Cynthia Ellis


I am 48 years old. I am in excellent shape. I walk 4 miles every day, I’m not overweight. I don’t smoke or drink. This is my story of survival.

I had just been released from hospital after a simple (total/both breast removal) mastectomy; as I was suddenly diagnosed with high grade spindle cell sarcoma (a rare cancer, which I can get self contained tumors within soft tissues of my body at any time). (Sepsis and Cancer)

All was well for the first 2 days when I suddenly just didn’t feel very well. I felt flushed and exhausted but checked my temp and I didn’t have one. I was tired and just uncomfortable. I brushed it off as just the surgery and my body trying to heal. By diner my legs started feeling cold on and off. Waves of mild flu-like symptoms and the sudden flushed feeling came and went. Still no temperature. Perhaps it was because I didn’t take my estrogen pills; I brushed it off and went to lie down.

I didn’t sleep/rest at all that night. I was freezing! Nothing I would do would warm me. I started to sweat but was cold. Temp was still showing normal. My husband brought me a heated blanket that seemed to help. Then as fast as it came, it was gone. I started to feel a bit of heat radiating on one side of my incision. Upon inspection, it was a bit inflamed but nothing out of the ordinary. (Sepsis and Surgery)

The following morning I felt horrible. My inflamed incision was now bright red, swollen and hot to the touch. I was woozy and hot-flashing. This time I had a temperature of 102.7. I took Tylenol right away and I called the ER hotline my surgeon gave me. They told me to go to the hospital right away. (My fever broke within 20 min after Tylenol)

My surgeon met me at hospital. I was worried it was Covid but it was just as bad. I had been confirmed septic. I was also tested and confirmed positive for MRSA strep. (Sepsis and MRSA) My surgeon said I was minutes away from going into shock. (Believe me I felt like it).

I have NEVER fought so hard in my life to beat this. It took absolutely everything in my being to fight back. I could literally feel it fighting against the meds in my IV. I didn’t say it out loud to my husband but I knew there was a chance I may not make it. What kept me fighting was our son, our 20 yr old Marine deployed in Kabul, on his way back to us, who had no idea I was going through this. I kept thinking to myself, “I can’t die! That’s not how I want our son’s homecoming to be!”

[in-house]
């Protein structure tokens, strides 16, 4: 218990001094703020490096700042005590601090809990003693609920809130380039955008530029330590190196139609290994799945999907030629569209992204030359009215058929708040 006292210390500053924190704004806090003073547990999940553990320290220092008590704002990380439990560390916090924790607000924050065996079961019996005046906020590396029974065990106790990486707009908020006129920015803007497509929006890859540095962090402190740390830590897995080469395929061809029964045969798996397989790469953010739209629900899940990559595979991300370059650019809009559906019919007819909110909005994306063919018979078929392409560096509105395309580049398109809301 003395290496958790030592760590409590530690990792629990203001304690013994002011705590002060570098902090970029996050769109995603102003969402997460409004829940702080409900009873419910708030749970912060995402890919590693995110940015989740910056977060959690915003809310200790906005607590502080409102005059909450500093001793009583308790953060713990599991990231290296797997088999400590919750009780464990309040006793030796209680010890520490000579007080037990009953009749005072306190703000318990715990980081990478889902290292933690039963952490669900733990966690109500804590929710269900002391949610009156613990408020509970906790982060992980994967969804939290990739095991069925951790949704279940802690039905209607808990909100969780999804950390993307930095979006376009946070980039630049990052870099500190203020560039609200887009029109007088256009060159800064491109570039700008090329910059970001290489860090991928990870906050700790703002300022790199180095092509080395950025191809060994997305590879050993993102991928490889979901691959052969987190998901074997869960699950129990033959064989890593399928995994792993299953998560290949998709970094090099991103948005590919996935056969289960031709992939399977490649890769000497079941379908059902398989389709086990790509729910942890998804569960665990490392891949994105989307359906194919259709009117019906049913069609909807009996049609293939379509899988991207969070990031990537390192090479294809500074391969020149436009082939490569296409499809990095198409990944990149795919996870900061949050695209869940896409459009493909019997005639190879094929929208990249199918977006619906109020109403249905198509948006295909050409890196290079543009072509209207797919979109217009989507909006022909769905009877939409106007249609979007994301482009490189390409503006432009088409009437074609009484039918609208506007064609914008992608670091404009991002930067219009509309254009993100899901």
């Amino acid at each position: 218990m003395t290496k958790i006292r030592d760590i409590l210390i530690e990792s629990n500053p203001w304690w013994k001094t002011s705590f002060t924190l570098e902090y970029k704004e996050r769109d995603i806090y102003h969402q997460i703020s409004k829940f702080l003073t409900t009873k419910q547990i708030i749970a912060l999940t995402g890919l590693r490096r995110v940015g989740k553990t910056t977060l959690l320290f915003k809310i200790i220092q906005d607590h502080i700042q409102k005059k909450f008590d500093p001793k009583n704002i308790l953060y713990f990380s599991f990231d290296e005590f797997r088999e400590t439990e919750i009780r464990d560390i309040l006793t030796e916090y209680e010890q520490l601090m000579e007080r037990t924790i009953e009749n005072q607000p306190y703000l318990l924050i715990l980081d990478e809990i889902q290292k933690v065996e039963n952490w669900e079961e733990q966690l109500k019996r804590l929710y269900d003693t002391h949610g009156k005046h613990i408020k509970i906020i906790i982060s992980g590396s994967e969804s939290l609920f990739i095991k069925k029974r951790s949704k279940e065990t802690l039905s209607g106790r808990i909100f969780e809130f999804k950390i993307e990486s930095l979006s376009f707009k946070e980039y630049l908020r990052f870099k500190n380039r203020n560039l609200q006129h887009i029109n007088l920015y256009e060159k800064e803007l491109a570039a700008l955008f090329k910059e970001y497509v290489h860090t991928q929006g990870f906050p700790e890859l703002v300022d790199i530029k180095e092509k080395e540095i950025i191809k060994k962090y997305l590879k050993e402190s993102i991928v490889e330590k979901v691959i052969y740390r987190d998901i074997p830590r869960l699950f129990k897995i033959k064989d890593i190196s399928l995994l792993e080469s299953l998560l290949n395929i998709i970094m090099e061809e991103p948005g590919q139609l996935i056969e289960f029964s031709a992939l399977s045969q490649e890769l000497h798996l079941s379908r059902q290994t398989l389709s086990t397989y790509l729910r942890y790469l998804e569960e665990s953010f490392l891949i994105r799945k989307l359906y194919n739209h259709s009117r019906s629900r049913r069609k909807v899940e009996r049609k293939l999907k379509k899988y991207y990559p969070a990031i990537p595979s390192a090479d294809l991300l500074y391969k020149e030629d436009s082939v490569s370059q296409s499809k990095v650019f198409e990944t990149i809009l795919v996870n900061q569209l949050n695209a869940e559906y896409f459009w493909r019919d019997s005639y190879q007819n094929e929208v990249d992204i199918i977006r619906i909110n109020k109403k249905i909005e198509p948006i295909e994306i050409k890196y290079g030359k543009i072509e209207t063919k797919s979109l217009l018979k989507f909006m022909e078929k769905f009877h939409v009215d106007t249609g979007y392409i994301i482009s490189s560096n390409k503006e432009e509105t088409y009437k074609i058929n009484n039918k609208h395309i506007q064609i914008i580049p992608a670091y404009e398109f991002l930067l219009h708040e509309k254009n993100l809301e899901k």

I was a week in hospital. I had to have a PICC IV line in my upper arm directly into my artery to my heart for IV meds. It was a terrible process getting the PICC line in. And ohh the headaches! They were horrible! I’ve never experienced migraines like those I endured at the hospital! One side of my incision festered open. They glued me back together to no avail. I was oozing nastiness out if all my drains. It was pure hell for a week.

Upon my release, I had to have a in-home hospital nurse come to my home to check on my condition. I needed IV medication 2X daily. My incision had to heal as an open wound. Every other day I had to travel to the infectious disease doctor for tests, evaluation and further IV meds. I was a human pin cushion for the next 8 weeks.

Sepsis and MRSA took a lot from me but not my life. I’m fully recovered but not the same. I’m suddenly exhausted for no reason at all. Constantly. I still get headaches, though not as severe as the ones at hospital, but bad enough. I still walk but not to the extent I used to. Some days I can’t muster the energy to walk to my kitchen let alone 4 miles. But, I’m alive. My son is stateside and I’m getting stronger every week. For that I’m grateful.

Please, if you don’t feel well don’t wait. Better safe than sorry and I was almost beyond sorry.

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